Streaming video provider, Ooyala has raised $35 million in new capital, with the lead investment coming from Telstra Applications and Ventures Group, a subsidiary of Australia’s largest telecommunications and information services company Telstra. Prior investors Sierra Ventures, Rembrandt Venture Partners and CID Group also participated in the funding round. The investment by Telstra serves several purposes. First, in Australia, Ooyala will allow Telstra to provide video entertainment without necessarily having to operate a traditional “cable TV” service, and make such services available on fixed or mobile networks.
In a sense, that is in line with other efforts by telcos to provide video entertainment without investing in traditional "home grown" video services. Many telcos have resold partner services, such as satellite TV offerings, to create triple play without creating a branded service "from scratch."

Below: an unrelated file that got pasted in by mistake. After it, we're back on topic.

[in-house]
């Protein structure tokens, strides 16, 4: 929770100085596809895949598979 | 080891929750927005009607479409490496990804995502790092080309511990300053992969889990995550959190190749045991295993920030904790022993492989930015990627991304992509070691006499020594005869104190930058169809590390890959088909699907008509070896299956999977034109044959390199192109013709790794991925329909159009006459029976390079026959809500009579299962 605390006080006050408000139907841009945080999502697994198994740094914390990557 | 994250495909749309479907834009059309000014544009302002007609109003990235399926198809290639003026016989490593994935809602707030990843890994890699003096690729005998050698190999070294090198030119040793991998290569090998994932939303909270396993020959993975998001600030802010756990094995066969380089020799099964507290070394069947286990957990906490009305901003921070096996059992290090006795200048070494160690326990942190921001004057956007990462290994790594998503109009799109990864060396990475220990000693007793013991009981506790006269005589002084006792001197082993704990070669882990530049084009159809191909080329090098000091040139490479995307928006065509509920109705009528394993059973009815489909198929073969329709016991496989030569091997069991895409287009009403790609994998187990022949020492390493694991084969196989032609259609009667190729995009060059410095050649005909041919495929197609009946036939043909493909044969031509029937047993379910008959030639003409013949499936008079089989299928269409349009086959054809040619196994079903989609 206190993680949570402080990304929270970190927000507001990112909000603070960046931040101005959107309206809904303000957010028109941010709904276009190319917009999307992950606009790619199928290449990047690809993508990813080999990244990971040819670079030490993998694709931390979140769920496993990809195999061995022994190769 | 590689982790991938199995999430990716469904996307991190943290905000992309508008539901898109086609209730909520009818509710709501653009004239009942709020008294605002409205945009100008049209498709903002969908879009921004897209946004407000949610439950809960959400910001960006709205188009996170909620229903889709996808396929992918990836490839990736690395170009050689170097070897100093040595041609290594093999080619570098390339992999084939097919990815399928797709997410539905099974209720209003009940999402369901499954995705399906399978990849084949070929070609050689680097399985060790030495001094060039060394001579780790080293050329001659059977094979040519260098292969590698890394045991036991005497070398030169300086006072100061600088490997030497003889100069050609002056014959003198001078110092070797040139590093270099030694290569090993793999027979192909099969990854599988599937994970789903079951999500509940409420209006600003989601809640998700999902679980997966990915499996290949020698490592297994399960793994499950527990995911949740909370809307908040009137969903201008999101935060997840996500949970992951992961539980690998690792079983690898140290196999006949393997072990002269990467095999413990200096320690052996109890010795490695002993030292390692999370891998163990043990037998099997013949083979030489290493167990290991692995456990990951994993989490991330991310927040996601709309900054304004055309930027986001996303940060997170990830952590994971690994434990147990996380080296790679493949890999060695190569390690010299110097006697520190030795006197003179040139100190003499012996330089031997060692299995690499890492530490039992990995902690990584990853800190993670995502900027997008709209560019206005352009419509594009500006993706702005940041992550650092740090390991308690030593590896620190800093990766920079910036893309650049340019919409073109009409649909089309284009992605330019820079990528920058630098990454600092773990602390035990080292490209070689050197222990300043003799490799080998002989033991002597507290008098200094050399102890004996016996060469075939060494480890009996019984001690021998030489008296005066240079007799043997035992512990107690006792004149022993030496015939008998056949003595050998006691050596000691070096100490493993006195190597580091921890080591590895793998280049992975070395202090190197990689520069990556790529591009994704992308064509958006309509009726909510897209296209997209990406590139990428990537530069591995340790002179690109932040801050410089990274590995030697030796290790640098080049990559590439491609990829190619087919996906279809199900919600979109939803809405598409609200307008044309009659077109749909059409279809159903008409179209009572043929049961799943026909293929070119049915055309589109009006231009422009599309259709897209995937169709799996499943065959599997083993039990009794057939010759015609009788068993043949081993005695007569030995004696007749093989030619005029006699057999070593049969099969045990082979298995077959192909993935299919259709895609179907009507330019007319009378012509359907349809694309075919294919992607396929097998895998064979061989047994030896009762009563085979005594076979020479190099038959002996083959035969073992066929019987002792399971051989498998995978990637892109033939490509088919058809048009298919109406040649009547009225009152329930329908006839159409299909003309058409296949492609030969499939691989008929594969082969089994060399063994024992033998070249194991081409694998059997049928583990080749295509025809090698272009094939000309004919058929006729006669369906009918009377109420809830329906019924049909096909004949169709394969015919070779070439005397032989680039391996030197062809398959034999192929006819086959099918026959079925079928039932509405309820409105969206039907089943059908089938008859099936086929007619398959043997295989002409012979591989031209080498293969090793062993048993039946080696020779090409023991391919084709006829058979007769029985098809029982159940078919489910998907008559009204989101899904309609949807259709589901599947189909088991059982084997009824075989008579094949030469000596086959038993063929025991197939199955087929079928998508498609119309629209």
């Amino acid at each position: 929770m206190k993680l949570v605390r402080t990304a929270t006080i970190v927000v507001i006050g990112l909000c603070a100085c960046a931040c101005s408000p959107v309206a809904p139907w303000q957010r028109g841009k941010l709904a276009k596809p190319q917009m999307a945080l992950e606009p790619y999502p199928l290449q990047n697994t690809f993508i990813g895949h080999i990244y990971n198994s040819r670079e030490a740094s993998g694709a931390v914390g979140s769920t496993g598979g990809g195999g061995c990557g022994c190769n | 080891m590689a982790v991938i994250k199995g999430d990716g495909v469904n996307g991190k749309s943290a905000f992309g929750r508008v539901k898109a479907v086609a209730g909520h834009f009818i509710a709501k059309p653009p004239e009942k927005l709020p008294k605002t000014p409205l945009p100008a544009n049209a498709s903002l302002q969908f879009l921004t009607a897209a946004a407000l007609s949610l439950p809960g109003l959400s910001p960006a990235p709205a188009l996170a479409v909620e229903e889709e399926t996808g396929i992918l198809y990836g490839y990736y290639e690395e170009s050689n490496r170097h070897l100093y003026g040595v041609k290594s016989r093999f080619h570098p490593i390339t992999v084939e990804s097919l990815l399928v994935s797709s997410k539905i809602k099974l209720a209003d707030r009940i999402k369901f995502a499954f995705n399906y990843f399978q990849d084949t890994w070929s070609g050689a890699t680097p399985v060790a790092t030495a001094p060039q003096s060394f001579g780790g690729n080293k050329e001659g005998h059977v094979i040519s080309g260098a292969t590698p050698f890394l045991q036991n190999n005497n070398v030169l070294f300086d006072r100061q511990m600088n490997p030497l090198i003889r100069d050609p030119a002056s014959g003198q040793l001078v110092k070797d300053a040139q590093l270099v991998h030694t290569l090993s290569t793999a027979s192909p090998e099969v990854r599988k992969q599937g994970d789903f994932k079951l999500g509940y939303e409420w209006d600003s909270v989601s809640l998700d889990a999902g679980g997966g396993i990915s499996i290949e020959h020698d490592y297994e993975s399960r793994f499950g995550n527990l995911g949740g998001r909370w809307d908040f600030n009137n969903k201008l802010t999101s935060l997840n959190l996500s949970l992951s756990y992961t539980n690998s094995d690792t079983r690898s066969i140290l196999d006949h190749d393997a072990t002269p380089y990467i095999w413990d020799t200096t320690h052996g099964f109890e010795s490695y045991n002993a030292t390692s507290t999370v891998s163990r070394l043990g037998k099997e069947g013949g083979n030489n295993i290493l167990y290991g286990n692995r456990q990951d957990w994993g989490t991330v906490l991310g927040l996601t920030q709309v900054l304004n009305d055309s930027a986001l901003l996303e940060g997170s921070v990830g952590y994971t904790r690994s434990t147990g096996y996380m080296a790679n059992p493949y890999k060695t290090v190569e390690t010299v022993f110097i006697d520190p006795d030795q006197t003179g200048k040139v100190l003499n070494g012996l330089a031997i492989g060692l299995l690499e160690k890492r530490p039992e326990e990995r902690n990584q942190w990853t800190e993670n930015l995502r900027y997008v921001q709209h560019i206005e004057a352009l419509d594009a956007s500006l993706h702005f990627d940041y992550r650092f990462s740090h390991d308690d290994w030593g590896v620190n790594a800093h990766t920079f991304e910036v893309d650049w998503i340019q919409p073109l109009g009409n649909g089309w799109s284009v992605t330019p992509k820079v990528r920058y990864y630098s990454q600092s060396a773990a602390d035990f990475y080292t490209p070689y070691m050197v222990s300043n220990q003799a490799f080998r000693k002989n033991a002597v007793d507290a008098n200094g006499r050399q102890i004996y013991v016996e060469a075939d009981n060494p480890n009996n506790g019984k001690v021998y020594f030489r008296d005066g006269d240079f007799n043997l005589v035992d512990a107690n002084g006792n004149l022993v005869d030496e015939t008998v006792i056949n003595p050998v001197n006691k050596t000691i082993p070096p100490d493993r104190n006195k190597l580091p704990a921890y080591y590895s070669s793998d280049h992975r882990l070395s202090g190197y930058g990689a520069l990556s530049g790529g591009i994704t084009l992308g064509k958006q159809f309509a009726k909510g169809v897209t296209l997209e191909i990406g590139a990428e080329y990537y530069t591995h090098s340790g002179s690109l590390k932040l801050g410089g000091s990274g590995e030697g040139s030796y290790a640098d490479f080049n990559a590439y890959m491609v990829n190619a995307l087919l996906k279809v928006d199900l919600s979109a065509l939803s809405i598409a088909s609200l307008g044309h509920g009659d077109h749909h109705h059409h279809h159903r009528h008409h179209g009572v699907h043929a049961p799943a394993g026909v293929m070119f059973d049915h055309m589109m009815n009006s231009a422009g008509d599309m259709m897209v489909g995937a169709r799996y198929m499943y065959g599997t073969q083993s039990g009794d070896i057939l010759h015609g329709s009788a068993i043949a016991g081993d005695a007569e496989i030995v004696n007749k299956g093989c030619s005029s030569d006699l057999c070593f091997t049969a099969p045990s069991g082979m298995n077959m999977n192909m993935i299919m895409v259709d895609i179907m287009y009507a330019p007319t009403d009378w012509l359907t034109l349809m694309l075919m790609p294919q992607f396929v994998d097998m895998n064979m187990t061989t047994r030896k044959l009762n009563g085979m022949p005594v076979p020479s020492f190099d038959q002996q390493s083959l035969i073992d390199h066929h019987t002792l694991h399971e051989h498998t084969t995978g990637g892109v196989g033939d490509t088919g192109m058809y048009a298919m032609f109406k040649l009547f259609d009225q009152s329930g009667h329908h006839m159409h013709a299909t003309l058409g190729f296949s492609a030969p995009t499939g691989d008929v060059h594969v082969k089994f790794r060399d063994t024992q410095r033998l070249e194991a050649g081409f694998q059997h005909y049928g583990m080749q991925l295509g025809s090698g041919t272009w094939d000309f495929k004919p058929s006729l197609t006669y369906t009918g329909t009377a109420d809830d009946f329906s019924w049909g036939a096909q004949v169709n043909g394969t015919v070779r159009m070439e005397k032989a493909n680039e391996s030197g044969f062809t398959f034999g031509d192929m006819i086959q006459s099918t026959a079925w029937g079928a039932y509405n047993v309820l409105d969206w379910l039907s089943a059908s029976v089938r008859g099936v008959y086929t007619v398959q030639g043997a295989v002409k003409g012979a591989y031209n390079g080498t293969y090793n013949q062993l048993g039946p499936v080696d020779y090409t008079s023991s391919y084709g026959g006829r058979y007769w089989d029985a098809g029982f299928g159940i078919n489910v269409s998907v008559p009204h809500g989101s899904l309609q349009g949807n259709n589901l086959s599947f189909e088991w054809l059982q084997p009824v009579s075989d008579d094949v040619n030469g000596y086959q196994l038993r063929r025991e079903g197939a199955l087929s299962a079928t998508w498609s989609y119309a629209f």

More recently, some telcos have started experimenting with offers based on streaming video, such as Hulu, as part of broadband access packages.
The Ooyala investment gives Telstra more revenue upside in the over the top video apps space, potentially important in the future if and when online video really starts to erode traditional subscription TV revenue.
Telstra and Ooyala apparently have not finalized thecommercial agreement, but it is expected that Telstra will become a major Ooyala customer and reseller, deploying Ooyala software, analytics and service offerings throughout Australia.
But there are other angles. One advantage of over the top applications and services, when offered by service providers, is that such services often can be sold and leveraged on a global basis, and not simply within the traditional cable or telco service boundaries.
That doesn’t mean that Telstra will attempt to do so, but its ownership in Ooyala means it will profit as Ooyala can do so.
So it is that Ooyala will use the new capital to fuel its market momentum with cable TV providers and TV programmers. Ooyala also expects to expand operations outside of the United States, building on its existing footprint in Europe, Asia, Australia and Latin America. Over half of Ooyala’s business is outside the United States.
Edited by Brooke Neuman